Jays' Snider the epitome of perseverance

Toronto Blue Jays batter Travis Snider watches his double against the New York Yankees. (REUTERS/...

Toronto Blue Jays batter Travis Snider watches his double against the New York Yankees. (REUTERS/ Mike Cassese)

Ken Fidlin, QMI Agency

, Last Updated: 11:04 PM ET

Travis Snider's career path has taken so many abrupt, very public turns over the past four seasons, it's hard to think of him as a 23-year-old still trying to find his way in the game.

 

He's been in the big leagues for parts of four seasons, force-fed prematurely at times against his best interests, enduring multiple crises of confidence.

His latest disappointment, a dismissal to Triple A at the end of April to renovate his swing and his approach at the plate, is behind him, just another brick in the wall of experience that has toughened him mentally and broadened his self-awareness.

The suggestion that many of these lessons might better have been learned on a slower, more patient development program may have merit but at this point, what's done is done.

It might have ruined some kids but Snider, at 23, is probably right where he is meant to be, his confidence at an all-time high and his approach more big-league ready than at any time previously.

Not only has he hit up a storm since he came back on July 4, but he's provided an interesting option in centre field, where both Rajai Davis and Corey Patterson have been below average. He was in centre and batting sixth Friday night in the opener of the Jays' three-game set against the Rangers.

"It's been fun to start learning a new position," Snider said. "It's a bit easier to track a ball off the bat in centre but the ball in the gap has caused me some problems, especially down in Vegas. As a corner outfielder you're used to seeing and tracking the ball in the gap, slicing or hooking, but you don't get that same view from centre. It's something that comes with repetition."

Repetition is also at the root of the swing changes that were the cause of Snider's demotion to triple-A back at the end of April.

"You know, nobody ever wants to get sent down but now I'm able to stand back from that letdown and see what it might mean to my career," Snider said. "I was able to work with (hitting instructor) Chad Mottolla very closely and he and I really clicked. For what we were trying to accomplish, it's probably a little easier to have done it away from the big league setting but even then, the competitor in you doesn't want to fail in an at-bat."

Now, with a greater understanding of his own swing, Snider believes he will have a better handle on what he needs to do when adjustments are necessary going forward.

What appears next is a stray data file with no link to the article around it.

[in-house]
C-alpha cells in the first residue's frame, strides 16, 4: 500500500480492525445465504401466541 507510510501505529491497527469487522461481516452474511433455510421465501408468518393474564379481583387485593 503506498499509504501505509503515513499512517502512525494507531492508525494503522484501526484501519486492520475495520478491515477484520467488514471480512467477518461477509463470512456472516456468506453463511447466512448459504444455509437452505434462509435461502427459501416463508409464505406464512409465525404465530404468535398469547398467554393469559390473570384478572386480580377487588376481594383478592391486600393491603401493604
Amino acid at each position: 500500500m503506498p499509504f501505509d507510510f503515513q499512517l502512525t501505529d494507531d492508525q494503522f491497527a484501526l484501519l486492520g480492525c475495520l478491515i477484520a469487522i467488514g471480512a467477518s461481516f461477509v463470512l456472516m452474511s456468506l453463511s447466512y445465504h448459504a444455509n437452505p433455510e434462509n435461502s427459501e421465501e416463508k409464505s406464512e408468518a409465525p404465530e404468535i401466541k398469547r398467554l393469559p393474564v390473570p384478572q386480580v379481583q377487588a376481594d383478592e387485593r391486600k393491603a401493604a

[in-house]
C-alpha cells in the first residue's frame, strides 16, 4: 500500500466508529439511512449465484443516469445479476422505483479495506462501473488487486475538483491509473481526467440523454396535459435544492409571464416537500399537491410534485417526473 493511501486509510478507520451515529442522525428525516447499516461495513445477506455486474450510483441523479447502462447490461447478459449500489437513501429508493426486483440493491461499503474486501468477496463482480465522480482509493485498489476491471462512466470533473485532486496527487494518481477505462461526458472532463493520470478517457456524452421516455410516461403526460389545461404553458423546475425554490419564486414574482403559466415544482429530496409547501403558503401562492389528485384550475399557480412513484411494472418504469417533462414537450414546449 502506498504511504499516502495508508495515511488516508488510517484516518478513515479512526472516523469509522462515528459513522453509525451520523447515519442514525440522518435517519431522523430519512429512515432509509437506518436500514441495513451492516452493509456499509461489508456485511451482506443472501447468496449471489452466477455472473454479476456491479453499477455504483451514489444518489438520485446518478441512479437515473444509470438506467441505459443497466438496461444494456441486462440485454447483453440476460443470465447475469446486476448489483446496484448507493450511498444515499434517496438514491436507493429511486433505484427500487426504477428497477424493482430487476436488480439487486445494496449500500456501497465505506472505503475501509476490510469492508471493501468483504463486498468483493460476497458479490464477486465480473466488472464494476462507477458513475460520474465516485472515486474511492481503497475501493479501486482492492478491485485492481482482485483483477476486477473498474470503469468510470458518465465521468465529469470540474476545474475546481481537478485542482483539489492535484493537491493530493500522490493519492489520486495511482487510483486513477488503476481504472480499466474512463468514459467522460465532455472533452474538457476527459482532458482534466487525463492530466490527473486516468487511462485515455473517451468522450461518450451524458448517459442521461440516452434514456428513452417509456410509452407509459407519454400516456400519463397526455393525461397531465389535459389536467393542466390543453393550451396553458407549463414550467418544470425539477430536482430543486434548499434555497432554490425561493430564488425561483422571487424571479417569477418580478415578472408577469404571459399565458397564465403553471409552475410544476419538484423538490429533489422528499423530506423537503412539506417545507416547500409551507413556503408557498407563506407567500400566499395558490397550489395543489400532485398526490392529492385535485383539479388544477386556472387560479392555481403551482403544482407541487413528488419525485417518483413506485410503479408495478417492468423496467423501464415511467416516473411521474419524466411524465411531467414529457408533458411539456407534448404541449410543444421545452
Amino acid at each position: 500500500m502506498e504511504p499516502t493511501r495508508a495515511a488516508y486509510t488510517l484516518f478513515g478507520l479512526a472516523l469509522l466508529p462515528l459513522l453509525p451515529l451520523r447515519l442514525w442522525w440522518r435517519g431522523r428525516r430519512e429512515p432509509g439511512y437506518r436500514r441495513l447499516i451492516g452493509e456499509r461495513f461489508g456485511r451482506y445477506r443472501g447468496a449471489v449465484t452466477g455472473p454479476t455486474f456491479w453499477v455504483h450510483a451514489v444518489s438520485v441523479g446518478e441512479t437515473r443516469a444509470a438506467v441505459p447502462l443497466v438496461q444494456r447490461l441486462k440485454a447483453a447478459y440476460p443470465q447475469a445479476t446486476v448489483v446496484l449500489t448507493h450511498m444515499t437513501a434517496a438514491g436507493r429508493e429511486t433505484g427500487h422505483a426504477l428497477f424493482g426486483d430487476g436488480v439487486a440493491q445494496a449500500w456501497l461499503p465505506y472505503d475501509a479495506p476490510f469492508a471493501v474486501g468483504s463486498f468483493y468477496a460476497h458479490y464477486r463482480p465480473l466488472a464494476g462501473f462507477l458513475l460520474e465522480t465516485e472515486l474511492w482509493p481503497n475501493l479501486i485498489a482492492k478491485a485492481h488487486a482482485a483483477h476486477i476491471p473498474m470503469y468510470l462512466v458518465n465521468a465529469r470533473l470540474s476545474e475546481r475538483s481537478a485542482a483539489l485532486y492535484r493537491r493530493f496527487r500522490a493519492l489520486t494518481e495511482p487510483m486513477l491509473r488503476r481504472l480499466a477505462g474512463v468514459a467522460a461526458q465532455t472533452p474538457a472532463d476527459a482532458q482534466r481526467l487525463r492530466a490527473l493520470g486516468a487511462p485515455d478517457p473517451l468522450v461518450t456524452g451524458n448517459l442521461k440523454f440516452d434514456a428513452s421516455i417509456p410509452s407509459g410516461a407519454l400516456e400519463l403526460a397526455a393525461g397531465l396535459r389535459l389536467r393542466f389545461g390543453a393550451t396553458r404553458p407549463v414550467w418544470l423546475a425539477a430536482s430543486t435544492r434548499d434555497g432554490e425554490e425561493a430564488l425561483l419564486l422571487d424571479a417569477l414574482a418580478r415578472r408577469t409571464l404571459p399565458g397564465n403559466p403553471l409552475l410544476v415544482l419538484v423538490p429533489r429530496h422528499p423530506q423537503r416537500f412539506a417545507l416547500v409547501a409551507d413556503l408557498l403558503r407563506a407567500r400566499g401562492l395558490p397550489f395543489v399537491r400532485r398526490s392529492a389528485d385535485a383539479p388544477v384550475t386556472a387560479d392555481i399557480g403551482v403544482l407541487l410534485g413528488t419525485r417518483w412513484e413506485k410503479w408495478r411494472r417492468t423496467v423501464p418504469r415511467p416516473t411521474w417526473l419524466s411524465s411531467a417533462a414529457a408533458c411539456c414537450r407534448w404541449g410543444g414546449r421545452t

Since his return on July 4, Snider is 20-for-60 with 11 extra-base hits, including a pair of homers, 17 RBI and a .917 OPS.

"It's been a consistent approach," said manager John Farrell. "He's covered pitches on both sides of the plate. More than anything, he feels confident in himself and his ability from a physical standpoint and a fundamentals standpoint. He's in a good place."

By adding centre field to his portfolio of possibilities, Snider has not only helped the team but has made himself a more valuable property.

"The challenge for him is that there is more territory to cover," Farrell said. "We have an ability to help with that ... with positioning, understanding tendencies. We've seen that in left field, he has very good reads and routes and those are playing out in the brief time he's been in centre field. He's able to take advantage of an above-average arm, both in strength and accuracy with some plays he's made already.

"He's made that adjustment pretty darn well.

As important as all these things are to the Jays and to Snider's crooked career path, what means most to him is that he's enjoying himself. His favourite player growing up in Washington State was Ken Griffey, Jr., and now he can pretend even for a little while that he's following in his idol's footsteps.

It's expected that Davis will be in centre Saturday and Sunday but Snider is in no danger of riding the pines. He's been pushed and pulled and prodded and poked virtually since he signed on as a professional at age 17.

Now he's finding his way, right on schedule.  


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